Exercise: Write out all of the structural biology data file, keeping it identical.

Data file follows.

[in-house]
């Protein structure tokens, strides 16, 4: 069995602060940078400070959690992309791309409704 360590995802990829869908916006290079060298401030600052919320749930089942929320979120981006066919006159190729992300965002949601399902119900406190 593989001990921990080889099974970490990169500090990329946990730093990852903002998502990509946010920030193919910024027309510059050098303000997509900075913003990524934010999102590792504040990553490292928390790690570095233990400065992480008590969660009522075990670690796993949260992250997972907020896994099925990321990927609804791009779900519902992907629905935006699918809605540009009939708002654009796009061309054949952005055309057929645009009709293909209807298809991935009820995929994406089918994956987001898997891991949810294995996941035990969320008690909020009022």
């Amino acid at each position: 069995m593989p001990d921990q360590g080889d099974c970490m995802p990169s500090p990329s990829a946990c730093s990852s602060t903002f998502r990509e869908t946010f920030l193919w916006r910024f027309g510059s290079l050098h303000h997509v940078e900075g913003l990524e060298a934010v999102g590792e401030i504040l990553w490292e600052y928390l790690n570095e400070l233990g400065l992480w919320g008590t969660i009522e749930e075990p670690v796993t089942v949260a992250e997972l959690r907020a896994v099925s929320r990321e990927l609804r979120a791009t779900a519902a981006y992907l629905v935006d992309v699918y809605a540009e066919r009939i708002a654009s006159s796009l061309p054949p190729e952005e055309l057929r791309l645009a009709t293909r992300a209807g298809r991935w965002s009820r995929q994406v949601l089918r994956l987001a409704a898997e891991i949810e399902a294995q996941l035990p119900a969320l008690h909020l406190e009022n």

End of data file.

[in-house]
């Protein structure tokens, strides 16, 4: 069995602060940078400070959690992309791309409704 360590995802990829869908916006290079060298401030600052919320749930089942929320979120981006066919006159190729992300965002949601399902119900406190 593989001990921990080889099974970490990169500090990329946990730093990852903002998502990509946010920030193919910024027309510059050098303000997509900075913003990524934010999102590792504040990553490292928390790690570095233990400065992480008590969660009522075990670690796993949260992250997972907020896994099925990321990927609804791009779900519902992907629905935006699918809605540009009939708002654009796009061309054949952005055309057929645009009709293909209807298809991935009820995929994406089918994956987001898997891991949810294995996941035990969320008690909020009022």
């Amino acid at each position: 069995m593989p001990d921990q360590g080889d099974c970490m995802p990169s500090p990329s990829a946990c730093s990852s602060t903002f998502r990509e869908t946010f920030l193919w916006r910024f027309g510059s290079l050098h303000h997509v940078e900075g913003l990524e060298a934010v999102g590792e401030i504040l990553w490292e600052y928390l790690n570095e400070l233990g400065l992480w919320g008590t969660i009522e749930e075990p670690v796993t089942v949260a992250e997972l959690r907020a896994v099925s929320r990321e990927l609804r979120a791009t779900a519902a981006y992907l629905v935006d992309v699918y809605a540009e066919r009939i708002a654009s006159s796009l061309p054949p190729e952005e055309l057929r791309l645009a009709t293909r992300a209807g298809r991935w965002s009820r995929q994406v949601l089918r994956l987001a409704a898997e891991i949810e399902a294995q996941l035990p119900a969320l008690h909020l406190e009022n």